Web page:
Humphreys reported in a subsequent letter, dated July 20, 1864, that he was able to get “3 of my hands back that was refused as soldiers” at Camp Nelson.5

A letter from R. A. Alexander to “Alie” or “Alec,” dated January 5, 1866 from Spring Station, Kentucky, states that “I got home on Wednesday morning & found every thing quiet, but the darkies are still unsettled in their minds on the subject of freedom & wages. I have not made up my plans yet, desiring to see a little further before doing any thing. My affairs here have gone on about as usual since I went away, but I lost a fine Lexington colt out of a Glencoe mare found dead in the box where I had two together without any sign of disease or injury.”6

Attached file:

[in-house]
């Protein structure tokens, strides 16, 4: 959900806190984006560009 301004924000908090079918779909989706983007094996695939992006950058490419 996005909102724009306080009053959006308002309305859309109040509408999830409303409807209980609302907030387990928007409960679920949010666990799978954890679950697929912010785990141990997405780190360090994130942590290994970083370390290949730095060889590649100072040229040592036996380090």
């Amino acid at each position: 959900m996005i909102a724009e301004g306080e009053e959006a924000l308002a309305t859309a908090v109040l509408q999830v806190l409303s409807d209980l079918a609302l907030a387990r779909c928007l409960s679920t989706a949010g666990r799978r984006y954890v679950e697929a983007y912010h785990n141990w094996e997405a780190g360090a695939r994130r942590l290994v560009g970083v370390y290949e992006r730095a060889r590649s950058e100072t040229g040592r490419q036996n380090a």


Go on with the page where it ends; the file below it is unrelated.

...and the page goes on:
1. Alexander Family Papers, Kentucky Historical Society, MSS 93, Box 15, Folder 2.

  2. Alexander Family Papers, Kentucky Historical Society, Box 18, Folder 10.

  3. Alexander Family Papers, Kentucky Historical Society, Box 18, Folder 10.

  4. Humphreys to Alie, June 24, 1864, Box 18, Folder 10, Alexander Family Papers, Kentucky Historical Society.

  5. See Humphreys to Alie, July 20, 1864, Box 18, Folder 11, Alexander Family Papers, Kentucky Historical Society.

  6. See Alexander Family Papers, Box 19, Folder 6, Kentucky Historical Society.